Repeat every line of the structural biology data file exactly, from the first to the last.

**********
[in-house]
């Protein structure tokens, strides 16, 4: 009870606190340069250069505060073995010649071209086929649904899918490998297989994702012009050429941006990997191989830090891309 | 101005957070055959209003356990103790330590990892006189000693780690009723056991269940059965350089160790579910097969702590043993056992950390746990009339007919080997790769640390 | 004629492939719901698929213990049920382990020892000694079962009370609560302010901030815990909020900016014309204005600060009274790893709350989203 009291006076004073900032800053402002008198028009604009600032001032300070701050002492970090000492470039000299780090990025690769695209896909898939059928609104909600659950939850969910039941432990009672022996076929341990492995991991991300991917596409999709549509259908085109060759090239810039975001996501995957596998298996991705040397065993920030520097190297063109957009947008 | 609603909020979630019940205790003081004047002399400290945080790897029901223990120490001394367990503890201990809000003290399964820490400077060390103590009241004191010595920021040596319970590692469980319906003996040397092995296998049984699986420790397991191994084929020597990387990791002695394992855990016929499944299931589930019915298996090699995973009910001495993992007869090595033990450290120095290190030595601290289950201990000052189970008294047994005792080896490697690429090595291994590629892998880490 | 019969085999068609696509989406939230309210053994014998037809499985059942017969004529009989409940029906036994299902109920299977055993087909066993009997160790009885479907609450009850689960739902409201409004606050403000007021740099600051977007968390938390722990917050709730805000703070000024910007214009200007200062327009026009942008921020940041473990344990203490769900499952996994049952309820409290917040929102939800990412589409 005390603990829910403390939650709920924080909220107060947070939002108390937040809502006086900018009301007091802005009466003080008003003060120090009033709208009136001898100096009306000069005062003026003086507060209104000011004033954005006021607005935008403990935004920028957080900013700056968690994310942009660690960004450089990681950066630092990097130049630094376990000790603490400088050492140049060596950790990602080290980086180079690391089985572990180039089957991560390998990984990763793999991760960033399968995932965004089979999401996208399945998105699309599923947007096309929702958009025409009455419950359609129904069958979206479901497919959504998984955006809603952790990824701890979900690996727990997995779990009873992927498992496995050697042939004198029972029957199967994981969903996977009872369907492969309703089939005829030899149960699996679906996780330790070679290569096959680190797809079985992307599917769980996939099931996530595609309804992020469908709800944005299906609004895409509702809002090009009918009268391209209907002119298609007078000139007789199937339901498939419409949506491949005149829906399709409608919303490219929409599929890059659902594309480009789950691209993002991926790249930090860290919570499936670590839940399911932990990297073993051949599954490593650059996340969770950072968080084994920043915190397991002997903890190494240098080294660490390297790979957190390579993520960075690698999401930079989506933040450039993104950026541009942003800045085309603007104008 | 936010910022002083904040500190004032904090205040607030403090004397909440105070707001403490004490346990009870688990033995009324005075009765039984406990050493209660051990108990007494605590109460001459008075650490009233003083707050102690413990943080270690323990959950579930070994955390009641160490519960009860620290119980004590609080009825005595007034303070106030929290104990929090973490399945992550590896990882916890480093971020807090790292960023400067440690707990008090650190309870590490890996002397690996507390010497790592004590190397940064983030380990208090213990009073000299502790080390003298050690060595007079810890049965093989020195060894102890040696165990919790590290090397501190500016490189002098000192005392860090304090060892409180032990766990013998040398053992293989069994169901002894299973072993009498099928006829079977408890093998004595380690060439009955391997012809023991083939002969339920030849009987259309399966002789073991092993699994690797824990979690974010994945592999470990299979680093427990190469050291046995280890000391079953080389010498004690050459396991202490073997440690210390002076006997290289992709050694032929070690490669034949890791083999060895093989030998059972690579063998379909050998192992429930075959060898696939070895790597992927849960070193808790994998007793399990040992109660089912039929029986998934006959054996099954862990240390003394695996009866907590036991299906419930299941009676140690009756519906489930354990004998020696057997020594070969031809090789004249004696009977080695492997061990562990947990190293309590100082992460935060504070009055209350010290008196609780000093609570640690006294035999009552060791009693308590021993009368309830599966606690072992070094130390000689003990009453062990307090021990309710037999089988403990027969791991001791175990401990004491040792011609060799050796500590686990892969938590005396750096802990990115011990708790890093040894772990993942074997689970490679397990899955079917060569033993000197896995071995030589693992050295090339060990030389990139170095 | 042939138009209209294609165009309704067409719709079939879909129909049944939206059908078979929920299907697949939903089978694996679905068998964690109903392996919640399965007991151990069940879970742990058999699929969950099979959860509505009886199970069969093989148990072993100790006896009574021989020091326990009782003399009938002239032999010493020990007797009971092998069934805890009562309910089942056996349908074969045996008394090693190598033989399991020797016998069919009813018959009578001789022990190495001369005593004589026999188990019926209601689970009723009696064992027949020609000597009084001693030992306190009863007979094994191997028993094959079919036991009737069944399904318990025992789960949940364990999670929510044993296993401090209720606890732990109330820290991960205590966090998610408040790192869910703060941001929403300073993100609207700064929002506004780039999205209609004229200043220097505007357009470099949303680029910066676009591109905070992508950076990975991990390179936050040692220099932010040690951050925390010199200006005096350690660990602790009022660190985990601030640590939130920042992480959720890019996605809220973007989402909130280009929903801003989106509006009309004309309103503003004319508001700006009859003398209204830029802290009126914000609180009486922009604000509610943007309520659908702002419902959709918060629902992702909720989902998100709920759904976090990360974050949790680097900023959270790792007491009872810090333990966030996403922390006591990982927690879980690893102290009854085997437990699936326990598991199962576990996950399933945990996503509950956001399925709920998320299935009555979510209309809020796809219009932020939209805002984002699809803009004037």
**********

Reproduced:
[in-house]
């Protein structure tokens, strides 16, 4: 009870606190340069250069505060073995010649071209086929649904899918490998297989994702012009050429941006990997191989830090891309 | 101005957070055959209003356990103790330590990892006189000693780690009723056991269940059965350089160790579910097969702590043993056992950390746990009339007919080997790769640390 | 004629492939719901698929213990049920382990020892000694079962009370609560302010901030815990909020900016014309204005600060009274790893709350989203 009291006076004073900032800053402002008198028009604009600032001032300070701050002492970090000492470039000299780090990025690769695209896909898939059928609104909600659950939850969910039941432990009672022996076929341990492995991991991300991917596409999709549509259908085109060759090239810039975001996501995957596998298996991705040397065993920030520097190297063109957009947008 | 609603909020979630019940205790003081004047002399400290945080790897029901223990120490001394367990503890201990809000003290399964820490400077060390103590009241004191010595920021040596319970590692469980319906003996040397092995296998049984699986420790397991191994084929020597990387990791002695394992855990016929499944299931589930019915298996090699995973009910001495993992007869090595033990450290120095290190030595601290289950201990000052189970008294047994005792080896490697690429090595291994590629892998880490 | 019969085999068609696509989406939230309210053994014998037809499985059942017969004529009989409940029906036994299902109920299977055993087909066993009997160790009885479907609450009850689960739902409201409004606050403000007021740099600051977007968390938390722990917050709730805000703070000024910007214009200007200062327009026009942008921020940041473990344990203490769900499952996994049952309820409290917040929102939800990412589409 005390603990829910403390939650709920924080909220107060947070939002108390937040809502006086900018009301007091802005009466003080008003003060120090009033709208009136001898100096009306000069005062003026003086507060209104000011004033954005006021607005935008403990935004920028957080900013700056968690994310942009660690960004450089990681950066630092990097130049630094376990000790603490400088050492140049060596950790990602080290980086180079690391089985572990180039089957991560390998990984990763793999991760960033399968995932965004089979999401996208399945998105699309599923947007096309929702958009025409009455419950359609129904069958979206479901497919959504998984955006809603952790990824701890979900690996727990997995779990009873992927498992496995050697042939004198029972029957199967994981969903996977009872369907492969309703089939005829030899149960699996679906996780330790070679290569096959680190797809079985992307599917769980996939099931996530595609309804992020469908709800944005299906609004895409509702809002090009009918009268391209209907002119298609007078000139007789199937339901498939419409949506491949005149829906399709409608919303490219929409599929890059659902594309480009789950691209993002991926790249930090860290919570499936670590839940399911932990990297073993051949599954490593650059996340969770950072968080084994920043915190397991002997903890190494240098080294660490390297790979957190390579993520960075690698999401930079989506933040450039993104950026541009942003800045085309603007104008 | 936010910022002083904040500190004032904090205040607030403090004397909440105070707001403490004490346990009870688990033995009324005075009765039984406990050493209660051990108990007494605590109460001459008075650490009233003083707050102690413990943080270690323990959950579930070994955390009641160490519960009860620290119980004590609080009825005595007034303070106030929290104990929090973490399945992550590896990882916890480093971020807090790292960023400067440690707990008090650190309870590490890996002397690996507390010497790592004590190397940064983030380990208090213990009073000299502790080390003298050690060595007079810890049965093989020195060894102890040696165990919790590290090397501190500016490189002098000192005392860090304090060892409180032990766990013998040398053992293989069994169901002894299973072993009498099928006829079977408890093998004595380690060439009955391997012809023991083939002969339920030849009987259309399966002789073991092993699994690797824990979690974010994945592999470990299979680093427990190469050291046995280890000391079953080389010498004690050459396991202490073997440690210390002076006997290289992709050694032929070690490669034949890791083999060895093989030998059972690579063998379909050998192992429930075959060898696939070895790597992927849960070193808790994998007793399990040992109660089912039929029986998934006959054996099954862990240390003394695996009866907590036991299906419930299941009676140690009756519906489930354990004998020696057997020594070969031809090789004249004696009977080695492997061990562990947990190293309590100082992460935060504070009055209350010290008196609780000093609570640690006294035999009552060791009693308590021993009368309830599966606690072992070094130390000689003990009453062990307090021990309710037999089988403990027969791991001791175990401990004491040792011609060799050796500590686990892969938590005396750096802990990115011990708790890093040894772990993942074997689970490679397990899955079917060569033993000197896995071995030589693992050295090339060990030389990139170095 | 042939138009209209294609165009309704067409719709079939879909129909049944939206059908078979929920299907697949939903089978694996679905068998964690109903392996919640399965007991151990069940879970742990058999699929969950099979959860509505009886199970069969093989148990072993100790006896009574021989020091326990009782003399009938002239032999010493020990007797009971092998069934805890009562309910089942056996349908074969045996008394090693190598033989399991020797016998069919009813018959009578001789022990190495001369005593004589026999188990019926209601689970009723009696064992027949020609000597009084001693030992306190009863007979094994191997028993094959079919036991009737069944399904318990025992789960949940364990999670929510044993296993401090209720606890732990109330820290991960205590966090998610408040790192869910703060941001929403300073993100609207700064929002506004780039999205209609004229200043220097505007357009470099949303680029910066676009591109905070992508950076990975991990390179936050040692220099932010040690951050925390010199200006005096350690660990602790009022660190985990601030640590939130920042992480959720890019996605809220973007989402909130280009929903801003989106509006009309004309309103503003004319508001700006009859003398209204830029802290009126914000609180009486922009604000509610943007309520659908702002419902959709918060629902992702909720989902998100709920759904976090990360974050949790680097900023959270790792007491009872810090333990966030996403922390006591990982927690879980690893102290009854085997437990699936326990598991199962576990996950399933945990996503509950956001399925709920998320299935009555979510209309809020796809219009932020939209805002984002699809803009004037």